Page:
U.S. v. Burgess (Lawyers Weekly No. 12-01-0751, 28 pp.) (Keenan, J.) No. 09-4584, July 11, 2012; USDC at Asheville, N.C. (Thornburg, J.) 4th Cir. Full-text opinion.
Holding: The 4th Circuit affirms defendant’s conviction of receipt and possession of child pornography, but vacates a restitution order requiring defendant to pay $305,220 to “Vicki,” an identified victim; the district court did not make specific findings regarding the elements of restitution, as required under the Mandatory Restitution for Sexual Exploitation of Children Act, 18 U.S.C. 2259, and the case is remanded for calculation of the loss this specific defendant caused the victim portrayed in the pornographic material possessed by defendant.
Defendant was convicted by a jury of violating 18 U.S.C. §§ 2252(a)(4)(B) and 2252(a)(2). The district court sentenced him to prison terms of 240 months and 292 months, to be served concurrently, and ordered the restitution payment.
Defendant challenges the district court’s response to a question from the jury during deliberations. The trial judge brought the jury into the courtroom to ask whether their inquiry – did defendant have to actually know the image he received had crossed state line and whether he had to have participated in the “action” to be breaking the law? – referred to interstate transportation. The jury responded affirmatively. The district court employed reasonable measures to understand the questions posed by the jury and responded in a direct and limited fashion.
The appellate court also upholds sentencing enhancements applied to defendant’s case, finding sufficient evidence that his offenses involved material that portrayed sadistic and masochistic conduct. The district court was justified in imposing a five-level enhancement under USSG § 2G2.2(b)(5) for a pattern of activity involving the sexual abuse or exploitation of a minor. In addition to his multiple convictions for committing or attempting to commit lewd acts upon a child less than 14 years of age, defendant admitted to molesting between 40 and 50 minor male children.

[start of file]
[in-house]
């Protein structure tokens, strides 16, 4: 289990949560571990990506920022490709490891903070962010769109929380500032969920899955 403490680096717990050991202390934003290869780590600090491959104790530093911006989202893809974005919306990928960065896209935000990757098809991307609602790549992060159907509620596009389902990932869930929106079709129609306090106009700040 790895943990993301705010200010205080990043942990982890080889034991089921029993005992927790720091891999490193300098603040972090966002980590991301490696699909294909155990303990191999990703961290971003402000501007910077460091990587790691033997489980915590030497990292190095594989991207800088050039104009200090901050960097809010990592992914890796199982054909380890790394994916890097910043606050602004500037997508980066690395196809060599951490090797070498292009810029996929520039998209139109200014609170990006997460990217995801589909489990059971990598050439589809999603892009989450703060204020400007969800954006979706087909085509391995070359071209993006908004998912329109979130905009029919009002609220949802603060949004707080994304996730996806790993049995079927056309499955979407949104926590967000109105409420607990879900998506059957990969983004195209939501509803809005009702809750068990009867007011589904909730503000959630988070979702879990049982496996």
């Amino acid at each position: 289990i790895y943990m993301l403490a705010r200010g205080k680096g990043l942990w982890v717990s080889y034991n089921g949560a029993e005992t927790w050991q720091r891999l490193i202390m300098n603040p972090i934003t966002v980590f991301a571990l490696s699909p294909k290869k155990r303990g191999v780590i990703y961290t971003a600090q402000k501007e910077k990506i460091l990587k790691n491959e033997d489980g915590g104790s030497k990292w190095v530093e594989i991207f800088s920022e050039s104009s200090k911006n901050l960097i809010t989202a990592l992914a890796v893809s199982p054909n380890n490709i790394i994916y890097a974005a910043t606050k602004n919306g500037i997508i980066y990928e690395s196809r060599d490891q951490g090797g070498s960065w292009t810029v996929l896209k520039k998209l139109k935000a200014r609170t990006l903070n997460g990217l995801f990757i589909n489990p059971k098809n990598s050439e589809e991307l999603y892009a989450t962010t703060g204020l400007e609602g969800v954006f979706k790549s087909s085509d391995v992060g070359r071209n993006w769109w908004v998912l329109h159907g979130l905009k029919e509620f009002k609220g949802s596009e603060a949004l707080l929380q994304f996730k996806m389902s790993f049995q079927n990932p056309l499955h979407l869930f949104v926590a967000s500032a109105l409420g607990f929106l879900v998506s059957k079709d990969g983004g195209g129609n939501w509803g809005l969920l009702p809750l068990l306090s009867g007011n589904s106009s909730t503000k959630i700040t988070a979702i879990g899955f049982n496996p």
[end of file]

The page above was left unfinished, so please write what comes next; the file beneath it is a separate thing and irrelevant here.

Turning to the restitution order, we observe we are not the first federal appeals court to consider this restitution statute. Several of our sister circuits already have had occasion to address the application of the restitution statute with respect to victims depicted in child pornography. With the benefit of prior analyses, we examine the issue posed by the employment of a tort law principle in the construction of a criminal statute.
We conclude nothing in the text or structure of the restitution statute affirmatively indicates that Congress intended to negate the ordinary requirement of proximate causation for an award of compensatory damages. Rather, the statute’s language, which defines a victim as one harmed as a result of a commission of a defendant’s acts, invoked the well-recognized principle that a defendant is liable only for harm that he proximately caused. Requiring only general causation rather than proximate causation permits a measure of loss wholly disproportionate to the harm inflicted by an individual defendant.
We reject Vicky’s proposed interpretation of the restitution statute and join the plurality of circuits in adopting the reasoning in U.S. v. Monzel, 641 F.3d 528 (D.C. Cir. 2011). We hold that defendant is only responsible for losses sustained by Vicky that he proximately caused. We remand for an individualized determination of proximate causation and, if such causation is found, for a restitution award consistent with the principles expressed in this opinion.
Affirmed in part, vacated in part and remanded.
Concurrence & Dissent
Gregory, J.: I concur in the majority’s disposition of the case and in parts I through V. I cannot, however, join part VI. The majority’s opinion prematurely and erroneously holds the district court must allocate some specific amount of the proximately caused losses to defendant. I respectfully dissent.